The anodic performance of soft carbons prepared from synthetic mesophase pitches by heat-treatment at 500 to 1200°C are investigated in order to clarify their mechanism for the insertion of lithium ions. It is found that the insertion mechanism for soft carbon heat-treated at low temperatures is divided into the following three cases: (i) lithium ions partially charge transferred on the surface of hexagonal planes or in the unstacked carbon layers to be charged and discharged at 0.25 to 0.8 V (Type I); (ii) intercalated into carbon layers up to a higher stage to be charged and discharged at 0.0 to 0.25 V (Type II); (iii) inserted into the microspaces located at the edges of carbon clusters to be charged at 0.0 to 0.1 V and discharged at 0.8 to 2.0 V (Type III). Lithium ions of Types I and II are charged and discharged reversibly, hence, the capacity is stable with cycling. By contrast, the capacity of Type III ions decreases gradually with cycle number. The irreversible charge-discharge and poor cycle stability of Type III ions suggest some chemical reactions during charge-discharge that increase the discharge potential and modify the carbon structure. Bonding of carbon planes at facing edges in the anisotropic carbon may be responsible for the poor cycle stability. The capacity of Type II ions increases gradually with heat-treatment which graphitizes carbon to allow intercalation. By contrast, the capacities of Types I and III ions are decreased gradually and sharply, respectively, by heat-treatment. The progress of graphitization densifies the carbon and reduces the free surface of the hexagonal sheet and the charging to such sites. The performance of Type III ions reflects the characteristic of anisotropic carbon in which the clusters are aligned to have more faced edges than those in isotropic carbon. The heat-treatment combines the edges to enlarge considerably the hexagonal plane in this temperature range.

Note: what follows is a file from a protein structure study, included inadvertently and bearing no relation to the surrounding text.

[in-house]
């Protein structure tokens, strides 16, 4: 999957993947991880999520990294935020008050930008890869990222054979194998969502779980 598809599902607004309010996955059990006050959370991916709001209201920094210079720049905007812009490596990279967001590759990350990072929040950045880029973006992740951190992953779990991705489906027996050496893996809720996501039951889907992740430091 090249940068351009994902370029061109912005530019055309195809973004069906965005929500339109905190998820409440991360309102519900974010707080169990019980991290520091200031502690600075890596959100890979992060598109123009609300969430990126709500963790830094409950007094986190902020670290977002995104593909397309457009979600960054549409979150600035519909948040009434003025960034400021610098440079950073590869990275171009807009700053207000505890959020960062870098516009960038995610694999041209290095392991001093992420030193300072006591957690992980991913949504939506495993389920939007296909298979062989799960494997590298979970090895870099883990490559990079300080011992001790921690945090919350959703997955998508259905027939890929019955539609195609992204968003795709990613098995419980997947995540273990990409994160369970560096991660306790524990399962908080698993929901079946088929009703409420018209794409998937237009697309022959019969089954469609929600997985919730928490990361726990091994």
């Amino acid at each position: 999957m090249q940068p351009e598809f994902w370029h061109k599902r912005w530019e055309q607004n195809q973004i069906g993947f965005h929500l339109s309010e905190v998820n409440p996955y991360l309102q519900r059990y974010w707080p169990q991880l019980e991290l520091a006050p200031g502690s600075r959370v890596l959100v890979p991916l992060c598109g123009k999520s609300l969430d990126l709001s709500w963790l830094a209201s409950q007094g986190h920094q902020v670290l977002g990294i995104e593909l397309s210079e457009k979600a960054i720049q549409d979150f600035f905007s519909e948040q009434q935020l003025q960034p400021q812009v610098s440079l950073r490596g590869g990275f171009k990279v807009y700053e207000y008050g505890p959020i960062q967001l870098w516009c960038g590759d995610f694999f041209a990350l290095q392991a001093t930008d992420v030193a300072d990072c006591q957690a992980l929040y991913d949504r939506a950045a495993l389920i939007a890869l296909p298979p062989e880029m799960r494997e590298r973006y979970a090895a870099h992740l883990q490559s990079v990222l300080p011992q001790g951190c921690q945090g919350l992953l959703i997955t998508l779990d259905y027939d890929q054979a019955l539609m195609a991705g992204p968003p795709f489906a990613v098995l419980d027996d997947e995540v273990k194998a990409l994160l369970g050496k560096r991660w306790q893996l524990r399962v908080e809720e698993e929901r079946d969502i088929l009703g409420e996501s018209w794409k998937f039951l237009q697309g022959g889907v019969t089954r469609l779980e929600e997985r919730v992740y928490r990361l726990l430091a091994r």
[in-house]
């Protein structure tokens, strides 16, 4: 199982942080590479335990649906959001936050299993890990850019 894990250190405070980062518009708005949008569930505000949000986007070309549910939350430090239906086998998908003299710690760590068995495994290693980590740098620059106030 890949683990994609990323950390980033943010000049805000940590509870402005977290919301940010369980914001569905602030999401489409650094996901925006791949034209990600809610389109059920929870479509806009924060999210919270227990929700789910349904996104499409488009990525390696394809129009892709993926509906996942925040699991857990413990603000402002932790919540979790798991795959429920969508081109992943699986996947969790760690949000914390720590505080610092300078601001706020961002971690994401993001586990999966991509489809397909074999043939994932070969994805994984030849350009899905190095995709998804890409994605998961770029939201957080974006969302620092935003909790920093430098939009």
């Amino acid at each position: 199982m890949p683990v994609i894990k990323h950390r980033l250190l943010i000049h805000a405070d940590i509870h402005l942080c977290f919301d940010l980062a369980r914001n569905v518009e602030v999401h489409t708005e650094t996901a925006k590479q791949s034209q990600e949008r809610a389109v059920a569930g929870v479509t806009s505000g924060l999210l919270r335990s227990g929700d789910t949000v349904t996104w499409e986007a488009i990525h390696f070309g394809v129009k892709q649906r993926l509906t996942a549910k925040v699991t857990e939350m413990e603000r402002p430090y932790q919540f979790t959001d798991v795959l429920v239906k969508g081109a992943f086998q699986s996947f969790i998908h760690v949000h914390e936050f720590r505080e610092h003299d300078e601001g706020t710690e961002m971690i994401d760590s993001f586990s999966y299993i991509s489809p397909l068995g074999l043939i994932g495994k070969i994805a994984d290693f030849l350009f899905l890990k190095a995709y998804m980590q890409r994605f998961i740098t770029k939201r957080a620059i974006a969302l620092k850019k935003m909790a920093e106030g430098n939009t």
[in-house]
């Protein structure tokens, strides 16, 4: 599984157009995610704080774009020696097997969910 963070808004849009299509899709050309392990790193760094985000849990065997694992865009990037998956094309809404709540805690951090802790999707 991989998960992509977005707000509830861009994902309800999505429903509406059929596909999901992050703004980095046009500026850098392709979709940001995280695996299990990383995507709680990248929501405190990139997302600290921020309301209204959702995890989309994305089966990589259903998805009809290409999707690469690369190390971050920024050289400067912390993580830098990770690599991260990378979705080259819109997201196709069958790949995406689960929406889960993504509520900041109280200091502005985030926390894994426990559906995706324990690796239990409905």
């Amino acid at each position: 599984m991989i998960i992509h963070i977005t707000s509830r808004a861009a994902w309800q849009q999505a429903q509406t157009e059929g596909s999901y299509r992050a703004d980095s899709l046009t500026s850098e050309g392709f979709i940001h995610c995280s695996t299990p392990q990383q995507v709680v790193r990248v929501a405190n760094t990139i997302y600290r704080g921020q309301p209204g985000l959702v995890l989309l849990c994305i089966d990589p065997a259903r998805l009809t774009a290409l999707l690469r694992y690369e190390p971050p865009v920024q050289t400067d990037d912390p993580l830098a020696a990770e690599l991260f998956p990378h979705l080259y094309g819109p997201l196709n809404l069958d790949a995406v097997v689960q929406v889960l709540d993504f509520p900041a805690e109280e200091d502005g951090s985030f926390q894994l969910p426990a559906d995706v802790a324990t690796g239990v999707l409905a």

All Science Journal Classification (ASJC) codes
- Renewable Energy, Sustainability and the Environment
- Energy Engineering and Power Technology
- Physical and Theoretical Chemistry
- Electrical and Electronic Engineering